Lesser Known Monsters of the 21st Century
Reviewed by Marcie McCauley
In Lesser Known Monsters of the 21st Century, Kim Fu examines the powerful precepts—love and loss, knowledge and belief—that simultaneously buoy and burden the stories’ protagonists, shaping and compelling their decision-making. Her fiction is nuanced and complex: a note of triumph can burst forth from chaos, a wisp of despair can tinge contentment, and memory can embellish reality.
In particular, Fu navigates the ever-shifting balance between vulnerability and power with finesse. She engages readers in the process of interrogating that relationship, via narratives that spiral around innocence and experience, scenes pierced by brutality and tenderness.
Her first novel, When I Was a Boy (2014), opens with two boys armed with pieces of long, wild grass that leave welts on tender skin when whipped. One boy leaves the shape of an asterisk on the other boy’s skin, a crisscross pattern of pain. The main character, observing, takes note of the imprint on flesh, memorizing other patterns of masculinity and femininity alongside. That’s Peter, who thinks of his “body as a machine, a robot”, a thing apart, “nothing to do with [Peter].”
In The Lost Girls of Camp Forevermore (2018) Nita’s “body could do one task while her mind did several others” and she longs to “outsource eating and sleeping.” The visceral and instinctive are intertwined with the robotic and automatic: “A torrent of thought, of insight, was trapped inside the mechanical bend of bones, snap of tendons, fragile and unreliable and always, always slow.” Even an ordinary situation is constructed to cast a light on questions of agency, as when Isabel is described sitting near the door at a party: “Tiny, invisible, at risk of being trampled.”
In Fu’s hands, the coming-of-age narrative slants towards a becoming-of-self story. As in Leone Ross’ Popisho (2021) and Han Kang’s The Vegetarian (2007; Trans. Deborah Smith, 2015), the natural world plays a pivotal role in self-discovery; as forested and watery borders ebb and flow, characters’ identities take shape, and when Fu queries broader concepts—like technology and progress—her intelligence and empathy are rooted in both character and story.
There is room for wonder and awe in her short fiction; like Heather O’Neill, Anar Ali, and Nalo Hopkinson, Fu’s short-form and long-form writing embraces the ordinary and presses it into new patterns and arcs. Her characters’ lives are both banal and strange, monotonous and surprising. The settings in Lesser Known Monsters of the 21st Century are both familiar and fantastic; as in the linked stories in Christiane Vadnais’ Fauna (2018; Trans. Pablo Strauss, 2020) and novels like Thea Lim’s An Ocean of Minutes (2018) and Larissa Lai's The Tiger Flu (2018), Fu's worlds are recognizable and bizarre, gritty and shiny, metallic and plastic—both enduring and evolving.
Whether at a funeral or on a hike, whether in a domestic or imagined space (a yard or a garage, with a simulation or with a sea monster), human responses are at the heart of these short stories: sometimes gentle, other times monstrous. These narratives refract off binaries but primarily unfold in the between spaces, both literally and metaphorically: “She let the lid settle over her. It didn’t close completely—a thin edge of light was visible in the space between the two halves.”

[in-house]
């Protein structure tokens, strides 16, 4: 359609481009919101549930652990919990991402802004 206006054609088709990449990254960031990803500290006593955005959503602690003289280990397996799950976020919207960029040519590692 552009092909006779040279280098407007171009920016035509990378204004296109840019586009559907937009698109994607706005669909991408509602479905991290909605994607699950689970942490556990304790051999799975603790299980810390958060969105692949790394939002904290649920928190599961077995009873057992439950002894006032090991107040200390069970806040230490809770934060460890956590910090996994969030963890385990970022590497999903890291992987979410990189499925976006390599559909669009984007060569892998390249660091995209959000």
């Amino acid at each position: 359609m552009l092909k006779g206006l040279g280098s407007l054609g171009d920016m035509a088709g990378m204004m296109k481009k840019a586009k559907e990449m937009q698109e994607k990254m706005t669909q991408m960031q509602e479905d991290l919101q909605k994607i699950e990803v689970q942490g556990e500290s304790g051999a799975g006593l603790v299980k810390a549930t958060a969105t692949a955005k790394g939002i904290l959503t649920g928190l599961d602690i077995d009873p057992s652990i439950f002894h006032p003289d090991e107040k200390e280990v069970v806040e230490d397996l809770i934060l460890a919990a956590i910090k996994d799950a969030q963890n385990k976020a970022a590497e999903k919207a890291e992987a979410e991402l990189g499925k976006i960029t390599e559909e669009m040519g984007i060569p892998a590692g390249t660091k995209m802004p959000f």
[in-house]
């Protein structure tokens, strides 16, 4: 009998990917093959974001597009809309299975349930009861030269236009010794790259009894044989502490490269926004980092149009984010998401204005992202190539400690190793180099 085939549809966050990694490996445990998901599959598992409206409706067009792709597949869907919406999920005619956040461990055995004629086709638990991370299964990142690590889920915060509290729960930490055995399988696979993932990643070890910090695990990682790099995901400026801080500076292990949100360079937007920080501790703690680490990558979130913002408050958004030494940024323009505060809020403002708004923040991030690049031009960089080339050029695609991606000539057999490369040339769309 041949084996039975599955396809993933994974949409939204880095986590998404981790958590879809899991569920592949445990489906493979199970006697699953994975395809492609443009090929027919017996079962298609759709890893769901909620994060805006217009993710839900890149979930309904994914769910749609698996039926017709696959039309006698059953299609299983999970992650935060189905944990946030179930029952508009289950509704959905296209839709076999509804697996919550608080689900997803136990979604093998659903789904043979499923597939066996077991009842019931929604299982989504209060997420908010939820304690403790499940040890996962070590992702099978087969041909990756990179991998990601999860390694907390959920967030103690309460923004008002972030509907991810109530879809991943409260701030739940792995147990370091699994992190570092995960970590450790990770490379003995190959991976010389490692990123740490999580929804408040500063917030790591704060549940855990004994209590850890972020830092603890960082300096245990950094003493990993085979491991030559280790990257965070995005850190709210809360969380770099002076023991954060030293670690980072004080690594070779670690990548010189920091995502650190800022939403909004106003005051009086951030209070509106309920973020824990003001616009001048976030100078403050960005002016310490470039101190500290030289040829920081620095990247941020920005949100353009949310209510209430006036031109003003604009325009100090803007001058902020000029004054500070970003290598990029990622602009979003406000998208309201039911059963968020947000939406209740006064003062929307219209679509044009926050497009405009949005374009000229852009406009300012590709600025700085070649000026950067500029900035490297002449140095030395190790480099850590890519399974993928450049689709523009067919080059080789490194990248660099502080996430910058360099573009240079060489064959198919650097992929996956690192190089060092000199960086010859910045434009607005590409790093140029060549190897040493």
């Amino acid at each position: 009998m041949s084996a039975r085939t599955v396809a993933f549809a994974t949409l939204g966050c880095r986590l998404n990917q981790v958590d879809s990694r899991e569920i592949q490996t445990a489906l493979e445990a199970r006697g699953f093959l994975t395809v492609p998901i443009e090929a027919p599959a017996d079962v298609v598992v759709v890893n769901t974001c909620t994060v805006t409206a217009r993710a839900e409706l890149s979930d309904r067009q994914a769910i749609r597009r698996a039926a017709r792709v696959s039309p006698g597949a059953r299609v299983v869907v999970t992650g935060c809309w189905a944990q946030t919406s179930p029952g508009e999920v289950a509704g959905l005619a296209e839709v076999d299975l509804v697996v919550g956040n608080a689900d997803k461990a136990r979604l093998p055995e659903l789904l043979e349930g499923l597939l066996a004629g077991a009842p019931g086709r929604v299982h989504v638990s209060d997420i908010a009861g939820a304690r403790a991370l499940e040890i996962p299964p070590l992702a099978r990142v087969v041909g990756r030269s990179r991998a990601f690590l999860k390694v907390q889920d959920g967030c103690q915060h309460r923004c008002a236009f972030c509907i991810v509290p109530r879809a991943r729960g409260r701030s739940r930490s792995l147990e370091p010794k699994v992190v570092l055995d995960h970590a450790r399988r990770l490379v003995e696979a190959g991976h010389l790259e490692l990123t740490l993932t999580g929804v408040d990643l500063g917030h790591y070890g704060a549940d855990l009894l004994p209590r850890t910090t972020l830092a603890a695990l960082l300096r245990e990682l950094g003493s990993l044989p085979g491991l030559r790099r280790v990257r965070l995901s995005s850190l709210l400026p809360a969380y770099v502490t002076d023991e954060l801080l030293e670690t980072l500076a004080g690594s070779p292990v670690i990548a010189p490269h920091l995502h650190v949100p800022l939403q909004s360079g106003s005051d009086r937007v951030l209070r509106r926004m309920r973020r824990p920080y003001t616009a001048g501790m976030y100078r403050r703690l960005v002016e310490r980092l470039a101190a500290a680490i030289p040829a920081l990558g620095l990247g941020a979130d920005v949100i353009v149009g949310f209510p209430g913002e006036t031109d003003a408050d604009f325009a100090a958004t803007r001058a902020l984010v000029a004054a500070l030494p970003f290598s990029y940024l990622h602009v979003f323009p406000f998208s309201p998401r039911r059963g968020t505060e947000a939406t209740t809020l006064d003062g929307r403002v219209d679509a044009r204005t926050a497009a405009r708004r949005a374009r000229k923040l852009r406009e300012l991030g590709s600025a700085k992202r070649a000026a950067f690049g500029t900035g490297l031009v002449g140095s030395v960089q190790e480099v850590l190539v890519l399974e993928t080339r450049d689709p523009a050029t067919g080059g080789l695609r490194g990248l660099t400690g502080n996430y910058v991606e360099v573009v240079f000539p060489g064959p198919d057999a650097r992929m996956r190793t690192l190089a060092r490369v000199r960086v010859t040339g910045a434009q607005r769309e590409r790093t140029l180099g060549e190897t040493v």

This glimpse of light serves to balance the grime and torment, as in a story originally published in Room, for instance: “The realm of pretend had only just closed its doors to us, and light still leaked through around the edges. Everything was baffling and secretive then, especially our own bodies, sprouting all kinds of outgrowths that were meant to be hidden, desperately ignored and not discussed, hairs and lumps that could be weaponized against us.” Fu flings open the doors to the realm of pretend and invites readers to consider ways of exerting agency over what could be wielded against us.
Wings might be the tools of flight, but they are also “noticeably stained by the lighter-coloured earth.” People are both amazed and damaged. A woman’s lips can be “crusted violet from the wine.” Leaves can begin “to wilt and droop, shrivelling, to ribbons.” A motel room’s ceiling can be damaged with “a long curl of paint splitting away from its home.” The past can obliterate the present “like a parasite bursting from its host.” But someone can be “appealing to look at, like a glazed cake.” Or they can care for their “appearance tenderly, with small, vain touches, like grace notes on a sheet of music.” Where there are limitations, there are possibilities too.
Fu’s characters often stretch to build connections, discover and explore their inner selves and relationships, but more often they survive collisions and severances. The emphasis on plot is immediately engaging, but the collection’s success relies on an underpinning of characterization, always consistent and occasionally thrumming with a curious intensity; these are not only entertaining fictions, but demanding and rewarding. Mark this title on your TBR and put an asterisk beside it: it’s a smart collection and it smarts a little too.
Marcie McCauley's work has appeared in Room, Other Voices, Mslexia, Tears in the Fence and Orbis, and has been anthologized by Sumac Press. She writes about writing at marciemccauley.com and about reading at buriedinprint.com. A descendant of Irish and English settlers, she lives in the city currently called Toronto, which was built on the homelands of Indigenous peoples - Haudenosaunee, Anishnaabeg, Huron-Wendat and Mississaugas of New Credit - land still inhabited by their descendants.